Finnish travel industry goes virtual during pandemic
Wish you were here? Modern technology brings Finland right into your living room.Credits: : Visit Finland / Jussi Hellstén
Finnish travel players are finding ways to engage tourists no matter their physical location as the country waits out the coronavirus pandemic together with the rest of the world.
Finland’s popularity as a tourist destination reached a new record high in 2019, when foreign tourists chalked up more than seven million overnight stays, netting a total of 483 million euros for accommodation establishments. The country’s booming travel sector was expected to maintain the growth momentum, and 2020 was all set to become a banner year.
And then COVID-19 happened, posing enormous challenges to the global tourism industry in the form of closed borders and travel bans.
Battling for survival, destinations around the globe were forced to promptly start figuring out ways to keep home-bound travellers hooked. As the world went online relying on technology more than ever before, virtual experiences soon proved to be the best format for satisfying people’s wanderlust remotely.
Known for its technology, Finland couldn’t stand aside from these new challenges and opportunities. In fact, the country’s capital had started harnessing the potential of virtual reality (VR) in travel long before the pandemic, with the launch of Virtual Helsinki, the capital’s digital twin, in 2018 a prime example.
This spring, the platform also formed the foundation for what was destined to become Finland’s biggest online event yet, a live VR gig by local rap duo JVG held on May Day eve and virtually attended by 700 000 viewers, with subsequent streaming bringing that figure up to 1.4 million. Another VR gig was held by pop star Alma on Helsinki Day, 12 June.
In pursuit of virtual happiness
Helsinki is not the only Finnish destination that is catering to an increased interest in virtual travel while physical travel is still largely off-limits to much of the world. Savonlinna and Saimaa, both in Eastern Finland, recently announced the launch of virtual tours specially designed for Japanese travellers, who are believed to be particularly keen on virtual experiences.
Visit Finland also opted for shifting its successful Rent a Finn campaign from the physical to the online world. Whereas last year foreign travellers were invited to the country to learn the secrets to Finnish happiness first-hand, this year happiness tips have been shared with the world via weekly live broadcasts and online sessions.
The new digital approach has helped to make the Finnish virtual happiness guides seen and heard by a much wider audience than before.
New ideas are born
Reinventing oneself, however, is never easy. Faced with a massive stress test, many local companies in the travel and tourism industry were challenged to come up with new ideas and operating models to pull through the crisis and stay afloat.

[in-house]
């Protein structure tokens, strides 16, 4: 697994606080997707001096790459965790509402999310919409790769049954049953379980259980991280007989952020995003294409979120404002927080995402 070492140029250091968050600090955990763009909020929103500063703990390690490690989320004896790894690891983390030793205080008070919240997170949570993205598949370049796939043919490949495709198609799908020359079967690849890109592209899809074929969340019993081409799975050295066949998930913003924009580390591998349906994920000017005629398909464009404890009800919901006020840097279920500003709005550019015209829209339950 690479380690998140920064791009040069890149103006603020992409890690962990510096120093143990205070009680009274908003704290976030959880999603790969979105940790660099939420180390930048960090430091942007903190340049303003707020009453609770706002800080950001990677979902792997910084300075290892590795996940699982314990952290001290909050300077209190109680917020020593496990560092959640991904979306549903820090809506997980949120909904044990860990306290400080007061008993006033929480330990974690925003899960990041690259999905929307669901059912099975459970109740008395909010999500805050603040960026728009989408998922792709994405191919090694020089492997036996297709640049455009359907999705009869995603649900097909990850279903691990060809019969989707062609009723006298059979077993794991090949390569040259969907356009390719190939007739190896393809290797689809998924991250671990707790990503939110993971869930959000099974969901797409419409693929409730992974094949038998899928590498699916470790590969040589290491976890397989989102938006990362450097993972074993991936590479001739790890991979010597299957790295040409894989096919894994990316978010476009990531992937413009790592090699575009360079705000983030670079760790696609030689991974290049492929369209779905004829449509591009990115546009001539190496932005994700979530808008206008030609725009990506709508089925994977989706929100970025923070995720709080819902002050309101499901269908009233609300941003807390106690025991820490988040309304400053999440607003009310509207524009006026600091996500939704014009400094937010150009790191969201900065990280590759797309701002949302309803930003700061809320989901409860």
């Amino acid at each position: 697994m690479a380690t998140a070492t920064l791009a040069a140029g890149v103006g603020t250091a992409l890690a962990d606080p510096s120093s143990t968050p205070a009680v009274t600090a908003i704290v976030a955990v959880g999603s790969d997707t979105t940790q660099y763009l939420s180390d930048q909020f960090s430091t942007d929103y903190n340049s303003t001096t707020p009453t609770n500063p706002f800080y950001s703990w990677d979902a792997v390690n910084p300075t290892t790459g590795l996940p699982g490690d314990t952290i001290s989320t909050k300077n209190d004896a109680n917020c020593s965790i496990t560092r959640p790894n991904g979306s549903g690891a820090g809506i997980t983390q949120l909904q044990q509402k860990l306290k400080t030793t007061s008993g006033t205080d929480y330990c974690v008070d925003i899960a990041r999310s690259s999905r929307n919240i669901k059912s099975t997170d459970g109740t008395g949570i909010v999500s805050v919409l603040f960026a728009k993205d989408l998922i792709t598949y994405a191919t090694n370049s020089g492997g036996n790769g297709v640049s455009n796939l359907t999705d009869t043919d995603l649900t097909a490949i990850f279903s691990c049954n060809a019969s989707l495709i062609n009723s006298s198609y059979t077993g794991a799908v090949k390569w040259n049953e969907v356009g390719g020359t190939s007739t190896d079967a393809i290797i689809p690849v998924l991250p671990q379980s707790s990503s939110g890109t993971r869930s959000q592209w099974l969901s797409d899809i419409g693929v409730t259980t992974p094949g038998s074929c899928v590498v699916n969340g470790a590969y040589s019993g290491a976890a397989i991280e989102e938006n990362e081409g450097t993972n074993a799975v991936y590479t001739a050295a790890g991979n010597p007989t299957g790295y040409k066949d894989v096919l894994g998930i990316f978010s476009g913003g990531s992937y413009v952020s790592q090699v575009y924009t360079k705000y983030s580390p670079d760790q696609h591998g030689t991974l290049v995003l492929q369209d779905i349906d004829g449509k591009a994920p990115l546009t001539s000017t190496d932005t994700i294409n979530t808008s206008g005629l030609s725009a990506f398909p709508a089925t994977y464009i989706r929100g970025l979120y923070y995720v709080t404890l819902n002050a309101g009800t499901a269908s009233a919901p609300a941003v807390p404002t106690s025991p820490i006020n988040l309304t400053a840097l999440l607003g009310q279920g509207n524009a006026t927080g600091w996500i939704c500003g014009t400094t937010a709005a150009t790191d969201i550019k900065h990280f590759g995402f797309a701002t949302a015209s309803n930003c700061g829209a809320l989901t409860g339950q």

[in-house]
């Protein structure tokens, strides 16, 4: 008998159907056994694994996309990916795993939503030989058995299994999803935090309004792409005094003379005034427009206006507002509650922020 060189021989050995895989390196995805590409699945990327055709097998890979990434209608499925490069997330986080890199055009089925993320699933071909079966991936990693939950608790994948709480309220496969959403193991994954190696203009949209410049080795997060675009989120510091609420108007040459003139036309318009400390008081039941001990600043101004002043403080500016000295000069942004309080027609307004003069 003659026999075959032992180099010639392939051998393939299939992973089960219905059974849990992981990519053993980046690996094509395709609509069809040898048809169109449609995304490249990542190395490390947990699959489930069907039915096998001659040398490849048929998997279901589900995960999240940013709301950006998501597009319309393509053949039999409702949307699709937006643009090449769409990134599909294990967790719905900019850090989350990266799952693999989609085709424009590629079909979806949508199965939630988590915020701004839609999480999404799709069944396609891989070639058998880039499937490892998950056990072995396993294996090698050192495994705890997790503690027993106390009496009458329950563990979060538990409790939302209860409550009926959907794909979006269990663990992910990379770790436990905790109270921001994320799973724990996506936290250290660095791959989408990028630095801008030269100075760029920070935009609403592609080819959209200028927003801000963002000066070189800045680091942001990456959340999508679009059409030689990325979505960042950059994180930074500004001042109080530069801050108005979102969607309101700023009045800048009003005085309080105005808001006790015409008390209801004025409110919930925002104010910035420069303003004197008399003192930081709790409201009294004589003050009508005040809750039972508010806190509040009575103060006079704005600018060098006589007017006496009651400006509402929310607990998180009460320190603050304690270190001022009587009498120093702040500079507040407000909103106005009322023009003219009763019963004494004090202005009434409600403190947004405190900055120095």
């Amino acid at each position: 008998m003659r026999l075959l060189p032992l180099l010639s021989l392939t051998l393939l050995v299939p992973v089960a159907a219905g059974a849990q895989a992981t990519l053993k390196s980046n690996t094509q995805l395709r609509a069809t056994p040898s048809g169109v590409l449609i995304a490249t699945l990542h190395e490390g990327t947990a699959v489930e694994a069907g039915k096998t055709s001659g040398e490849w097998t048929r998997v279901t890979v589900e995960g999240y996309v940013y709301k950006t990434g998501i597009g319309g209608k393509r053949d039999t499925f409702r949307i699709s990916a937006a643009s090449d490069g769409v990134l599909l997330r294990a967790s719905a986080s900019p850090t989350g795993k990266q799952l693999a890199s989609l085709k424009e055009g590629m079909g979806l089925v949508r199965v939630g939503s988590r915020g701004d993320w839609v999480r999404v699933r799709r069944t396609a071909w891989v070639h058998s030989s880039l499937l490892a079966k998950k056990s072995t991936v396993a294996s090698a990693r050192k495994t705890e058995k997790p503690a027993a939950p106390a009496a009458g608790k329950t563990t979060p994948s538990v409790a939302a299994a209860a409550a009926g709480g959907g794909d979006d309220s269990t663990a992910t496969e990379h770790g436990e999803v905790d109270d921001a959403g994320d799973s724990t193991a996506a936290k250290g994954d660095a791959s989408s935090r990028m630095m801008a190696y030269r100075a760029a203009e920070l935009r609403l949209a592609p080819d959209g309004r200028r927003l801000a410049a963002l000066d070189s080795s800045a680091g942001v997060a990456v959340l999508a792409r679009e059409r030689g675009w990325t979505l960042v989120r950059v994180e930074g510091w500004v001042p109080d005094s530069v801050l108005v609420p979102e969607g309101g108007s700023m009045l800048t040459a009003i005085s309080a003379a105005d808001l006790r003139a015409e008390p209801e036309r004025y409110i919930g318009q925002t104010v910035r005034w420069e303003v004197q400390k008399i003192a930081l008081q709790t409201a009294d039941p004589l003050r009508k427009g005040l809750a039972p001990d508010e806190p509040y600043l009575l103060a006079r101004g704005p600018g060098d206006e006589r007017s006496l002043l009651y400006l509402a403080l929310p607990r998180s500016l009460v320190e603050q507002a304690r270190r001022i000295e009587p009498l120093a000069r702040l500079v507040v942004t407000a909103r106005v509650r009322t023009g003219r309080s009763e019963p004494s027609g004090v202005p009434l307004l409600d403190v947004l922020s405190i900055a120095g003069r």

Halipuu, a Lapland-based company that under normal circumstances offers its clients relaxing tours in the woods on top of the unique opportunity to adopt an Arctic tree, has released Forest in your Pocket, a mobile application enabling people to virtually break free from the turmoil of their everyday lives with experiences, soundscapes and live streams from the family-owned forest.
“This new app allows us to reach people around the world and give them a moment of relief from the stress of being isolated and stuck inside their homes,” explained founder Riitta Raekallio-Wunderink.
Doerz, a platform that assists travellers in finding and booking offbeat real-life experiences with locals across Finland and beyond, had to get creative, too, after seeing a dramatic drop in sales in March and April. Not willing to surrender without a fight, the company found a “100-per cent corona-safe” way to carry on by establishing a marketplace for virtual experience services. The idea became an instant hit.
“May was suddenly the best month in our entire history. We set a record for both website traffic and sales,” founder and CEO Tomi Virtanen said, adding that location-independent products will continue to hold their value even after the travel restrictions are eased.
“Virtual products are not only easy, but also environmentally friendly.”
While for many travel businesses turning to virtual offerings during the pandemic was somewhat a compelled measure, Virtual Traveller, an online platform for sharing and viewing 360-degree videos from fascinating places in all corners of the world, has been a steadfast advocate of virtual travel and its ecological benefits from the get-go.
Founded in 2016, the company believes that VR technology could be an eco-friendly solution to the problem of over-tourism and that popular destinations could use the platform to introduce less-travelled paths and show off their hidden gems.
As 360-degree cameras and VR glasses are becoming increasingly affordable, more and more users are able to contribute content to the platform and enjoy other travellers’ adventures from the comfort of their own homes.
“360 virtual reality isn’t mainstream yet, but it’s headed that way, as it’s a great media for engaging people,” noted CEO Donna Kivirauma. “You can surprise people time and time again, because there’s always another angle.”
The possibilities are virtually endless.
A cultural spotlight
The largest share of tourists to Finland have long come from neighbouring Russia. So, how to engage this significant group once COVID-19 scuttled everyone’s travel plans? Visit Finland live streamed virtual tours from Finnish museums and cultural sights on its channel, Neighbour in the North, on the OK.ru platform over three weeks in June. Over 2.5 million views (and counting) have since been recorded. Watch for yourself here.